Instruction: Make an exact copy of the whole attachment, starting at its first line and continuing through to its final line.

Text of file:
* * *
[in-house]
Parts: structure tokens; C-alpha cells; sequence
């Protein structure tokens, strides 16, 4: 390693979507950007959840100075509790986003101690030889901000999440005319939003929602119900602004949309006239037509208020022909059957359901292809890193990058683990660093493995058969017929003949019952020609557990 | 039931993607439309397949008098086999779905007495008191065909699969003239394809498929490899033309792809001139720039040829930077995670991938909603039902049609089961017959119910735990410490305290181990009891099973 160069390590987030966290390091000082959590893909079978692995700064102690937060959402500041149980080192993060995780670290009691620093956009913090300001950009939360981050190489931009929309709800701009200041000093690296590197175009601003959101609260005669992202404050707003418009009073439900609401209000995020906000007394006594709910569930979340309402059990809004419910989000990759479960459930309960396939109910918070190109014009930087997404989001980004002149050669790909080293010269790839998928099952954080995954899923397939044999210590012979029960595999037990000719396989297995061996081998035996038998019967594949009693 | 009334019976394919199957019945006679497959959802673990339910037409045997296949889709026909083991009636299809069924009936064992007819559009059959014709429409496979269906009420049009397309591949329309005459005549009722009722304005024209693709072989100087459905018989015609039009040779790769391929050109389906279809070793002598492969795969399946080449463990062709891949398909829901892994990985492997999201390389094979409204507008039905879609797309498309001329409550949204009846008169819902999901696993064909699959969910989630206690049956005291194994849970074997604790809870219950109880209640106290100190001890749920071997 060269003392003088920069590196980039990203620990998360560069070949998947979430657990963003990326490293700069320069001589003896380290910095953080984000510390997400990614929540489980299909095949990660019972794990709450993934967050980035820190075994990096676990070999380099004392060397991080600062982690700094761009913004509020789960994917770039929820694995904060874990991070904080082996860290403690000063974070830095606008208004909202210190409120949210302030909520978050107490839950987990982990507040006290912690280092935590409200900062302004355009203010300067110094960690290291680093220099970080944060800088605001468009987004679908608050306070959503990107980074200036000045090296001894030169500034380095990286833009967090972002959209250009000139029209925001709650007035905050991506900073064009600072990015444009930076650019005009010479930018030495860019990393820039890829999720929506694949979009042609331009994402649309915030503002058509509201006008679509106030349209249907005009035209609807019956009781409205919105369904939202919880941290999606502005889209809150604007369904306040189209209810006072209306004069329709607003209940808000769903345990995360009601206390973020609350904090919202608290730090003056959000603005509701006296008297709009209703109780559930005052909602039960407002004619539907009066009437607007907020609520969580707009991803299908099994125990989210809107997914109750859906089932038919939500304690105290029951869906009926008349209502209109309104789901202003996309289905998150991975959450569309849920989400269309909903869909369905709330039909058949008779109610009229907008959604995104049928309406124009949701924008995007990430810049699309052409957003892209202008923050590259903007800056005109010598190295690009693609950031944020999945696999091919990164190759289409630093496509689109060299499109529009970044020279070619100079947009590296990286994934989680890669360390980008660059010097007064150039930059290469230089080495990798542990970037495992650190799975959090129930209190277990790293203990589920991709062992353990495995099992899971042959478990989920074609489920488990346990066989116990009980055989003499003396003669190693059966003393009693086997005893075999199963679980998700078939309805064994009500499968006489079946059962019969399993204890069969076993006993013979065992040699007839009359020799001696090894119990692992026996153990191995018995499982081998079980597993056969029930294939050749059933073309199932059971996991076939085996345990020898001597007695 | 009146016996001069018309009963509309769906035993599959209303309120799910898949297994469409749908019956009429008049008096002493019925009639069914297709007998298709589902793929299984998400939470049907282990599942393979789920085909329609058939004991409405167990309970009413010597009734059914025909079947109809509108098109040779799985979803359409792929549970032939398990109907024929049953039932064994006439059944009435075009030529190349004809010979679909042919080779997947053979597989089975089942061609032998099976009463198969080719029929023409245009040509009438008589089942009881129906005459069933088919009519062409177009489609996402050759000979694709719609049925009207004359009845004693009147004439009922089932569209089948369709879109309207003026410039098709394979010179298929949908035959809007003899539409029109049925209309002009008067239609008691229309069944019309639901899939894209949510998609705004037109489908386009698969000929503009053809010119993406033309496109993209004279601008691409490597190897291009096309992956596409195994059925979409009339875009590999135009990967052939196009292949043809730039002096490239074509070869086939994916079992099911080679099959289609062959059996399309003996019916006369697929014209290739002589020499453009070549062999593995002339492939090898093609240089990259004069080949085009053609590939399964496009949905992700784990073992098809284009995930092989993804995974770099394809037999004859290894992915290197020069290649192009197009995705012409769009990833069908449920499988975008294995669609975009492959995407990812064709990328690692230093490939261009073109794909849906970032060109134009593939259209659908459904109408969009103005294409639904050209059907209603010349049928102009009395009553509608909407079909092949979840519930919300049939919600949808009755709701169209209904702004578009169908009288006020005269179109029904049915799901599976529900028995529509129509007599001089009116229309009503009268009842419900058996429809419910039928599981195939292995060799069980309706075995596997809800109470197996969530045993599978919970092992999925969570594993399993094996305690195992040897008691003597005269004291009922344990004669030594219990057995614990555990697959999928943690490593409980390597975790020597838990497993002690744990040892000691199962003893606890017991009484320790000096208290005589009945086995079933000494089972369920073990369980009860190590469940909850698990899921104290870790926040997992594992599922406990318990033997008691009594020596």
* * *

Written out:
[in-house]
Parts: structure tokens; C-alpha cells; sequence
């Protein structure tokens, strides 16, 4: 390693979507950007959840100075509790986003101690030889901000999440005319939003929602119900602004949309006239037509208020022909059957359901292809890193990058683990660093493995058969017929003949019952020609557990 | 039931993607439309397949008098086999779905007495008191065909699969003239394809498929490899033309792809001139720039040829930077995670991938909603039902049609089961017959119910735990410490305290181990009891099973 160069390590987030966290390091000082959590893909079978692995700064102690937060959402500041149980080192993060995780670290009691620093956009913090300001950009939360981050190489931009929309709800701009200041000093690296590197175009601003959101609260005669992202404050707003418009009073439900609401209000995020906000007394006594709910569930979340309402059990809004419910989000990759479960459930309960396939109910918070190109014009930087997404989001980004002149050669790909080293010269790839998928099952954080995954899923397939044999210590012979029960595999037990000719396989297995061996081998035996038998019967594949009693 | 009334019976394919199957019945006679497959959802673990339910037409045997296949889709026909083991009636299809069924009936064992007819559009059959014709429409496979269906009420049009397309591949329309005459005549009722009722304005024209693709072989100087459905018989015609039009040779790769391929050109389906279809070793002598492969795969399946080449463990062709891949398909829901892994990985492997999201390389094979409204507008039905879609797309498309001329409550949204009846008169819902999901696993064909699959969910989630206690049956005291194994849970074997604790809870219950109880209640106290100190001890749920071997 060269003392003088920069590196980039990203620990998360560069070949998947979430657990963003990326490293700069320069001589003896380290910095953080984000510390997400990614929540489980299909095949990660019972794990709450993934967050980035820190075994990096676990070999380099004392060397991080600062982690700094761009913004509020789960994917770039929820694995904060874990991070904080082996860290403690000063974070830095606008208004909202210190409120949210302030909520978050107490839950987990982990507040006290912690280092935590409200900062302004355009203010300067110094960690290291680093220099970080944060800088605001468009987004679908608050306070959503990107980074200036000045090296001894030169500034380095990286833009967090972002959209250009000139029209925001709650007035905050991506900073064009600072990015444009930076650019005009010479930018030495860019990393820039890829999720929506694949979009042609331009994402649309915030503002058509509201006008679509106030349209249907005009035209609807019956009781409205919105369904939202919880941290999606502005889209809150604007369904306040189209209810006072209306004069329709607003209940808000769903345990995360009601206390973020609350904090919202608290730090003056959000603005509701006296008297709009209703109780559930005052909602039960407002004619539907009066009437607007907020609520969580707009991803299908099994125990989210809107997914109750859906089932038919939500304690105290029951869906009926008349209502209109309104789901202003996309289905998150991975959450569309849920989400269309909903869909369905709330039909058949008779109610009229907008959604995104049928309406124009949701924008995007990430810049699309052409957003892209202008923050590259903007800056005109010598190295690009693609950031944020999945696999091919990164190759289409630093496509689109060299499109529009970044020279070619100079947009590296990286994934989680890669360390980008660059010097007064150039930059290469230089080495990798542990970037495992650190799975959090129930209190277990790293203990589920991709062992353990495995099992899971042959478990989920074609489920488990346990066989116990009980055989003499003396003669190693059966003393009693086997005893075999199963679980998700078939309805064994009500499968006489079946059962019969399993204890069969076993006993013979065992040699007839009359020799001696090894119990692992026996153990191995018995499982081998079980597993056969029930294939050749059933073309199932059971996991076939085996345990020898001597007695 | 009146016996001069018309009963509309769906035993599959209303309120799910898949297994469409749908019956009429008049008096002493019925009639069914297709007998298709589902793929299984998400939470049907282990599942393979789920085909329609058939004991409405167990309970009413010597009734059914025909079947109809509108098109040779799985979803359409792929549970032939398990109907024929049953039932064994006439059944009435075009030529190349004809010979679909042919080779997947053979597989089975089942061609032998099976009463198969080719029929023409245009040509009438008589089942009881129906005459069933088919009519062409177009489609996402050759000979694709719609049925009207004359009845004693009147004439009922089932569209089948369709879109309207003026410039098709394979010179298929949908035959809007003899539409029109049925209309002009008067239609008691229309069944019309639901899939894209949510998609705004037109489908386009698969000929503009053809010119993406033309496109993209004279601008691409490597190897291009096309992956596409195994059925979409009339875009590999135009990967052939196009292949043809730039002096490239074509070869086939994916079992099911080679099959289609062959059996399309003996019916006369697929014209290739002589020499453009070549062999593995002339492939090898093609240089990259004069080949085009053609590939399964496009949905992700784990073992098809284009995930092989993804995974770099394809037999004859290894992915290197020069290649192009197009995705012409769009990833069908449920499988975008294995669609975009492959995407990812064709990328690692230093490939261009073109794909849906970032060109134009593939259209659908459904109408969009103005294409639904050209059907209603010349049928102009009395009553509608909407079909092949979840519930919300049939919600949808009755709701169209209904702004578009169908009288006020005269179109029904049915799901599976529900028995529509129509007599001089009116229309009503009268009842419900058996429809419910039928599981195939292995060799069980309706075995596997809800109470197996969530045993599978919970092992999925969570594993399993094996305690195992040897008691003597005269004291009922344990004669030594219990057995614990555990697959999928943690490593409980390597975790020597838990497993002690744990040892000691199962003893606890017991009484320790000096208290005589009945086995079933000494089972369920073990369980009860190590469940909850698990899921104290870790926040997992594992599922406990318990033997008691009594020596």